The judge overseeing the case against Gen. Michael Flynn, the former National Security Adviser to President Donald Trump, decided to delay the U.S. Department of Justice’s request to dismiss the case and is now allowing outside parties to submit their opinions.
On Tuesday evening, Judge Emmet G. Sullivan decided to allow outside parties to submit amicus curiae or “friend of the court” briefs in order to weigh in on the case against Flynn, court documents showed. Sullivan’s decision would delay the outcome of Flynn’s case, which the DOJ moved to dismiss last week, and would instead call upon the opinions of outside groups.
Flynn was charged with making false statements to FBI investigators during a January 2017 interview about a conversation he had with a Russian ambassador just weeks before onboarding at the White House at the start of the Trump administration. Flynn previously pleads guilty to the charge, but has since moved to overturn his guilty plea, arguing that the prosecutors withheld exculpatory details suggesting he may not have lied after all.
Recently disclosed FBI notes indicated an internal discussion as to whether FBI agents sought to interview Flynn as a pretext to get him to lie.
Last week the DOJ moved to drop the case entirely and stated in their motion that “continued prosecution of this case would not serve the interests of justice.”
“Through the course of my review of General Flynn’s case, I concluded the proper and just course was to dismiss the case,” said U.S. Attorney Jeff Jensen, who reviewed the Flynn case. “I briefed Attorney General Barr on my findings, advised him on these conclusions, and he agreed.”
Flynn’s legal counsel has already filed a motion to block the judge’s request for the opinions of outside parties. Flynn’s defense team noted the request to file amicus briefs was first made by a group referring to itself as “Watergate Prosecutors.” Flynn’s team noted the court had already denied 24 previous requests to submit outside opinions.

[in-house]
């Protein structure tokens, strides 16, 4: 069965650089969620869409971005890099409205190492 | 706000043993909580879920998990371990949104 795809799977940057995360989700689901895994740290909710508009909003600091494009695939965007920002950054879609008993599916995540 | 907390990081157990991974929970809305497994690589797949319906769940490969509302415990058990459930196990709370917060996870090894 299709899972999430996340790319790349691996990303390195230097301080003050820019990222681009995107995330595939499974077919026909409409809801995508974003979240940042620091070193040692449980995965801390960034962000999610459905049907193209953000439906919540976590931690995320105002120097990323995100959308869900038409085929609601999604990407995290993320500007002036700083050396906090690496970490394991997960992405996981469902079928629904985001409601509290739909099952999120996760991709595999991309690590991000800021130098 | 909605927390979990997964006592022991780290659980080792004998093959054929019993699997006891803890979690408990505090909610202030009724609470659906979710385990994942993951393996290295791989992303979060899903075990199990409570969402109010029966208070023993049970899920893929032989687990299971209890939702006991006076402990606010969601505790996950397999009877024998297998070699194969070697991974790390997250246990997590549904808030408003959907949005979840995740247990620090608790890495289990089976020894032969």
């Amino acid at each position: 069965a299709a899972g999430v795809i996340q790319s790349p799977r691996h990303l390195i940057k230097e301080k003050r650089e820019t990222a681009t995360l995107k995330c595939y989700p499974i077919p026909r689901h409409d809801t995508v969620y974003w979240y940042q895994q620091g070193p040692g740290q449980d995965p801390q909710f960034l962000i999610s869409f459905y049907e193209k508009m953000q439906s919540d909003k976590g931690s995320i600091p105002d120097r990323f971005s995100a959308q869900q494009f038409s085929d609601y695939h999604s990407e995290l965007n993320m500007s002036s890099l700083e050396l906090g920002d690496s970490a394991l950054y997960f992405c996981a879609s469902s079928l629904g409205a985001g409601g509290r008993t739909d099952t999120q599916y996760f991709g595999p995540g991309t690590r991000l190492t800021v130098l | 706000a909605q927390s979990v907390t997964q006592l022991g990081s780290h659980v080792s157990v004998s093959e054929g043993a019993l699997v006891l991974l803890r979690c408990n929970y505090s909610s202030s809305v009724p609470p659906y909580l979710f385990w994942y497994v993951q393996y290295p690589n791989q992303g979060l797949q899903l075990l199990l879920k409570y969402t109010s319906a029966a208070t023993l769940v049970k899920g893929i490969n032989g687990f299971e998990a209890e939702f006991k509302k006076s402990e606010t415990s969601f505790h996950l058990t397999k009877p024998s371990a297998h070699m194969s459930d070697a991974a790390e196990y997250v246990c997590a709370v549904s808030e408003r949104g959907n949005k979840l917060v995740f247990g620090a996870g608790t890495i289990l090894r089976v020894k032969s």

While amicus briefs are common in civil cases, Flynn’s team argued the rule “has no analog in either the Federal Rules of Criminal Procedure or the Local Criminal Rules of this court.” Flynn’s team further argued that in such a case involving federal prosecutors, the job of arguing the prosecution belongs to the government and inviting outside opinions would violate the responsibility of the DOJ to try the case independently of outside political motivations.
To this point, it remains unclear what continued involvement the DOJ is to have in prosecuting the case, given their request to drop the case. Both the DOJ and Flynn’s team have agreed on having the case dismissed, but Sullivan’s decision would appear to keep the case going without the interest of either the prosecution or the defense to continue.
In a Wednesday decision, Sullivan denied the Flynn team’s motion to block amicus briefs, while also denying a proposed amicus brief. The court will instead set a scheduling order to determine what parties may submit amicus briefs and how the case will proceed.